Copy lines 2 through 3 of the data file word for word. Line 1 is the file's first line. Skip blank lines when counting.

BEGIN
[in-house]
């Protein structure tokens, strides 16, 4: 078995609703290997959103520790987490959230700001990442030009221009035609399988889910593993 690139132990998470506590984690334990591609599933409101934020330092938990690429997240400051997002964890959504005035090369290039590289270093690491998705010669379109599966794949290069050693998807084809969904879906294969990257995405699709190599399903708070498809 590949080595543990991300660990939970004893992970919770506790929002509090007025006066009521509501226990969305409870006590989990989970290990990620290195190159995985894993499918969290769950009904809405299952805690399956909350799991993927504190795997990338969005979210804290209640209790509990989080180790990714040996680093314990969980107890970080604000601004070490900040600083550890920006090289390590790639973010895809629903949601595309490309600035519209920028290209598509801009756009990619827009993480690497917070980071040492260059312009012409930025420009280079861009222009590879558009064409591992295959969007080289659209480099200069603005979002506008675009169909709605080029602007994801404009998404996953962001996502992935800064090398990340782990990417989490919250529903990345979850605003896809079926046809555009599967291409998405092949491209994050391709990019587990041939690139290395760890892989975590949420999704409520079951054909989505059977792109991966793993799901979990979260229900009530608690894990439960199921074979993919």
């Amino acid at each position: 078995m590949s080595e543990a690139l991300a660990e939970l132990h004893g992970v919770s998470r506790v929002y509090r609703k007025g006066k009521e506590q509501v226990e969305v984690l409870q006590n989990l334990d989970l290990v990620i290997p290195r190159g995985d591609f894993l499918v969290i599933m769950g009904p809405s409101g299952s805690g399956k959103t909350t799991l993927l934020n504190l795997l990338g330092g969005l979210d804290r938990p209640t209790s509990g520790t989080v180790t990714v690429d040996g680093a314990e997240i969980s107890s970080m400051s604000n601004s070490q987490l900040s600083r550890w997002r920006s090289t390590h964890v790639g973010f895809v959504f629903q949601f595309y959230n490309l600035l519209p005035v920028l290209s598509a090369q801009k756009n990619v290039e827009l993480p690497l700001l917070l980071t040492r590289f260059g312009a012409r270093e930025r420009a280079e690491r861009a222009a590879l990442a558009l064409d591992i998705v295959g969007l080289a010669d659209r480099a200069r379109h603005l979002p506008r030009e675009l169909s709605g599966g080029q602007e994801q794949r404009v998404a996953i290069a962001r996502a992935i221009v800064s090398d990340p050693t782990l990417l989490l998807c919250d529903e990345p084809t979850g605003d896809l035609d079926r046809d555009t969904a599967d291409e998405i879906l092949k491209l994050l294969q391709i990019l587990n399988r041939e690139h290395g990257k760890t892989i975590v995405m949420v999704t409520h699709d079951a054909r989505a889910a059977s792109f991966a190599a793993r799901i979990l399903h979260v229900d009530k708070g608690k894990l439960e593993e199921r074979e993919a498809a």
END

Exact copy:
């Protein structure tokens, strides 16, 4: 078995609703290997959103520790987490959230700001990442030009221009035609399988889910593993 690139132990998470506590984690334990591609599933409101934020330092938990690429997240400051997002964890959504005035090369290039590289270093690491998705010669379109599966794949290069050693998807084809969904879906294969990257995405699709190599399903708070498809 590949080595543990991300660990939970004893992970919770506790929002509090007025006066009521509501226990969305409870006590989990989970290990990620290195190159995985894993499918969290769950009904809405299952805690399956909350799991993927504190795997990338969005979210804290209640209790509990989080180790990714040996680093314990969980107890970080604000601004070490900040600083550890920006090289390590790639973010895809629903949601595309490309600035519209920028290209598509801009756009990619827009993480690497917070980071040492260059312009012409930025420009280079861009222009590879558009064409591992295959969007080289659209480099200069603005979002506008675009169909709605080029602007994801404009998404996953962001996502992935800064090398990340782990990417989490919250529903990345979850605003896809079926046809555009599967291409998405092949491209994050391709990019587990041939690139290395760890892989975590949420999704409520079951054909989505059977792109991966793993799901979990979260229900009530608690894990439960199921074979993919």
């Amino acid at each position: 078995m590949s080595e543990a690139l991300a660990e939970l132990h004893g992970v919770s998470r506790v929002y509090r609703k007025g006066k009521e506590q509501v226990e969305v984690l409870q006590n989990l334990d989970l290990v990620i290997p290195r190159g995985d591609f894993l499918v969290i599933m769950g009904p809405s409101g299952s805690g399956k959103t909350t799991l993927l934020n504190l795997l990338g330092g969005l979210d804290r938990p209640t209790s509990g520790t989080v180790t990714v690429d040996g680093a314990e997240i969980s107890s970080m400051s604000n601004s070490q987490l900040s600083r550890w997002r920006s090289t390590h964890v790639g973010f895809v959504f629903q949601f595309y959230n490309l600035l519209p005035v920028l290209s598509a090369q801009k756009n990619v290039e827009l993480p690497l700001l917070l980071t040492r590289f260059g312009a012409r270093e930025r420009a280079e690491r861009a222009a590879l990442a558009l064409d591992i998705v295959g969007l080289a010669d659209r480099a200069r379109h603005l979002p506008r030009e675009l169909s709605g599966g080029q602007e994801q794949r404009v998404a996953i290069a962001r996502a992935i221009v800064s090398d990340p050693t782990l990417l989490l998807c919250d529903e990345p084809t979850g605003d896809l035609d079926r046809d555009t969904a599967d291409e998405i879906l092949k491209l994050l294969q391709i990019l587990n399988r041939e690139h290395g990257k760890t892989i975590v995405m949420v999704t409520h699709d079951a054909r989505a889910a059977s792109f991966a190599a793993r799901i979990l399903h979260v229900d009530k708070g608690k894990l439960e593993e199921r074979e993919a498809a």